Supporters and rivalriesEdit


AEK Athens has a large fan base across all of Greece and is the third most popular Greek football team in relation to their fan base. According to Sky Sports AEK have around 15% of all Greek football fans.[133] Another fan poll also has AEK as third most supported team in Greece with again 15% of Greek football fans supporting the club.[134] AEK's fan base in Greece is believed to be over a million with various researches suggesting AEK have an estimated fan base between 1.1 – 1.35 million fans in Greece.[135] AEK Athens traditional fanbase comes from the area of Nea Filadelfeia, where the club is based, as well as a good part of the rest of the Athens area.

AEK have a strong following in the Greek diaspora especially in Cyprus where the club has a large following with a recent fan poll from having AEK as second most popular Greek supported team in Cyprus behind Panathinaikos (34%) but ahead of Olympiacos (23%) with AEK having 27% of Cypriot football fans supporting the club.[136] One of the main reasons AEKs popularity in Cyprus is large making them ahead of Olympiacos the most popular Greek team in Greece is due to the fact AEK are a refugee club which many Greek Cypriots are after the Turkish invasion of Cyprus and due to this many Greek Cypriots can relate to the similar history of AEKs being a refugee club. AEK have also a strong following in Australia, US and Germany. The most hardcore supporters of AEK are Original 21, which is the largest group fan organisation of the club and are known for their loyal and passionate support.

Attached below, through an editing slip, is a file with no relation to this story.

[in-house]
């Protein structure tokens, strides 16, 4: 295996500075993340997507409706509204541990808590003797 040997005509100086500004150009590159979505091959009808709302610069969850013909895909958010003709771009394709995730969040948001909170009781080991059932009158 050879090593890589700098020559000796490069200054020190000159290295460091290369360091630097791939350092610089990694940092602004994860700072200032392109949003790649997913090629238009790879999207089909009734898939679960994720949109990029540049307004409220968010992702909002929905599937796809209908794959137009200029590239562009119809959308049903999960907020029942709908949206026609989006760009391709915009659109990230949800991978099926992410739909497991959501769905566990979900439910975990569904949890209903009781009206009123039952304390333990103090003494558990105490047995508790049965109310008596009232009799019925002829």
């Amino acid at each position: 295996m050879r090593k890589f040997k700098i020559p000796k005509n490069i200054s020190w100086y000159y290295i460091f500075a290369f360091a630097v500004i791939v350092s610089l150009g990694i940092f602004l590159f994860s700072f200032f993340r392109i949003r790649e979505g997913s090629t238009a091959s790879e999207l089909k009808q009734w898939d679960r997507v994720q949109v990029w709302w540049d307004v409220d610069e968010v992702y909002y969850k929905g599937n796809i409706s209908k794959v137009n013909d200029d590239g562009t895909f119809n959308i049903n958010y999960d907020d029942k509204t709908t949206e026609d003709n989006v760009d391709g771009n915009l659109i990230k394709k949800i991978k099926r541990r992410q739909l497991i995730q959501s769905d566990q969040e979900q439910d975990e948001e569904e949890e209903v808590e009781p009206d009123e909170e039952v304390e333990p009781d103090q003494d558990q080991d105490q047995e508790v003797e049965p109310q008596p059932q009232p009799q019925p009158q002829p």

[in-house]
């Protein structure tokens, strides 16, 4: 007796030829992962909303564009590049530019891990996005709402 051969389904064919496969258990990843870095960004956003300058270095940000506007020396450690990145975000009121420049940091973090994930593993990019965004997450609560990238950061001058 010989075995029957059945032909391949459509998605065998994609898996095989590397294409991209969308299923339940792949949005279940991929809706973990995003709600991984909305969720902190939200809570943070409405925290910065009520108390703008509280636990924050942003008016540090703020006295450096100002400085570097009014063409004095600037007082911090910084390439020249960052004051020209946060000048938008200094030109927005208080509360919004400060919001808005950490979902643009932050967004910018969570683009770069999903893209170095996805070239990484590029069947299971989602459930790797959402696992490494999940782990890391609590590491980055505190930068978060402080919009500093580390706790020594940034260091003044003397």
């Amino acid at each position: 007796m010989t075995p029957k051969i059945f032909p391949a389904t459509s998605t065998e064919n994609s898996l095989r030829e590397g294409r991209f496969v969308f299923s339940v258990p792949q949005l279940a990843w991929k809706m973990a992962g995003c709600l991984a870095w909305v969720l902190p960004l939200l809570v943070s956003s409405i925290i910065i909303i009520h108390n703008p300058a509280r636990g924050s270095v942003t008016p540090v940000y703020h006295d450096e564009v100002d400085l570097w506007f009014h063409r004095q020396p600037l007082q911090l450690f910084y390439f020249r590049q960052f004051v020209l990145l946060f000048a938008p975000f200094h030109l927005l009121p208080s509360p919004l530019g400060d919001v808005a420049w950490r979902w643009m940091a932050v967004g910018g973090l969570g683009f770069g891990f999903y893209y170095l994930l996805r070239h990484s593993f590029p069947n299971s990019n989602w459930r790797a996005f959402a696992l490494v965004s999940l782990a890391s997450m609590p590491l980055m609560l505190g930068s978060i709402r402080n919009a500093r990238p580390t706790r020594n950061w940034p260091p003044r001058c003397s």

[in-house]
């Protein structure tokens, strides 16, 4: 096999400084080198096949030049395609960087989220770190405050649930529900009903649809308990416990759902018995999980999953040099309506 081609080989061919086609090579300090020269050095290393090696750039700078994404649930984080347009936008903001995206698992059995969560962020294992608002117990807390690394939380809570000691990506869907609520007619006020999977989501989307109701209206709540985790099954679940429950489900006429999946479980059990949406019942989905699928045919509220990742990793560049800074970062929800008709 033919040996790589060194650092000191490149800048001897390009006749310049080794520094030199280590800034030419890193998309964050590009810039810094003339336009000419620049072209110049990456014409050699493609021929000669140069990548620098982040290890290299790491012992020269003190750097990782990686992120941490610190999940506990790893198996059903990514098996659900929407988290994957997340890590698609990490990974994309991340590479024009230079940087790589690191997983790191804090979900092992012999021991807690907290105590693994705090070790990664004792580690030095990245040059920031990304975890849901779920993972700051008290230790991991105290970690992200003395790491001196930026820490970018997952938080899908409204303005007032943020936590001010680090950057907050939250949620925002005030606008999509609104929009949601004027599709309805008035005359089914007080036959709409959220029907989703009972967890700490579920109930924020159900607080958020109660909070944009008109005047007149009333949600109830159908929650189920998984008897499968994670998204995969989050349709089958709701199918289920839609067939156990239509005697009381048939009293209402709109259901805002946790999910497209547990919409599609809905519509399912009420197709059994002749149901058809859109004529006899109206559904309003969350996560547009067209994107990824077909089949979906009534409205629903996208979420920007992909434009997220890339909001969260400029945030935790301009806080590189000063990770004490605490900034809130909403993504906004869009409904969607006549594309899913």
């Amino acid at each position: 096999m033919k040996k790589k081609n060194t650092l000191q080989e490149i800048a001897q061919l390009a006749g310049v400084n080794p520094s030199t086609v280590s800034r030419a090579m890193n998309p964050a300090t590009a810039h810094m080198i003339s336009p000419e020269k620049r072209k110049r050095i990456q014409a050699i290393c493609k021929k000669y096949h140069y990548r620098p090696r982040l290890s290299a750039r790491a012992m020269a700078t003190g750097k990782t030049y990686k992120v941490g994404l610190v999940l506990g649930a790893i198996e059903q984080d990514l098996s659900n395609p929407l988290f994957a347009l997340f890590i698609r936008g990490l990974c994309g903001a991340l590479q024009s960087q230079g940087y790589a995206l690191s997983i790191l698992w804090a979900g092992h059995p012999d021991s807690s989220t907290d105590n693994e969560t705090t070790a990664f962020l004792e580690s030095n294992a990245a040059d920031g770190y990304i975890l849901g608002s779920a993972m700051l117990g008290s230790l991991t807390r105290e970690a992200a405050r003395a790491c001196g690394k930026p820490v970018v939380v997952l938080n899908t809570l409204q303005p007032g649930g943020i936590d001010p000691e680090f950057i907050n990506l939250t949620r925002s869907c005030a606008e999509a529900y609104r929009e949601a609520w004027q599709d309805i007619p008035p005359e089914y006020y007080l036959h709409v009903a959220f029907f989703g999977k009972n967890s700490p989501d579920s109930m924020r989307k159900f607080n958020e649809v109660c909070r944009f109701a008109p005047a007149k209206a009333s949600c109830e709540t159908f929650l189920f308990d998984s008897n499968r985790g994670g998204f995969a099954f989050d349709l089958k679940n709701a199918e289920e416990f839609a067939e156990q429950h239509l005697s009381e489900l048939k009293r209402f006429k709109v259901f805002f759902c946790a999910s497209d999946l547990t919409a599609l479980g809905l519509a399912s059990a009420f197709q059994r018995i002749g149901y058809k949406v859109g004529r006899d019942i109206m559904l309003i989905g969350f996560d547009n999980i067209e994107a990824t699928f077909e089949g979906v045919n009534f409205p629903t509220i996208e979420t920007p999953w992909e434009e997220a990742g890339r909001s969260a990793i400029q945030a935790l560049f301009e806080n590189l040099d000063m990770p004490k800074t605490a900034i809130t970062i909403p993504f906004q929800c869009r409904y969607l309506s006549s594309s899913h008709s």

Supporters friendshipsEdit

A so-called "triangle of brotherhood" has developed between the largest left-wing fan clubs of AEK, Marseille and Livorno.[137][138] The connection is mostly an ideological one.[139][140] Also, AEK's and St. Pauli's left-wing fans, have a strong friendship and their connection is mostly for ideological reasons.[141]

Club anthemEdit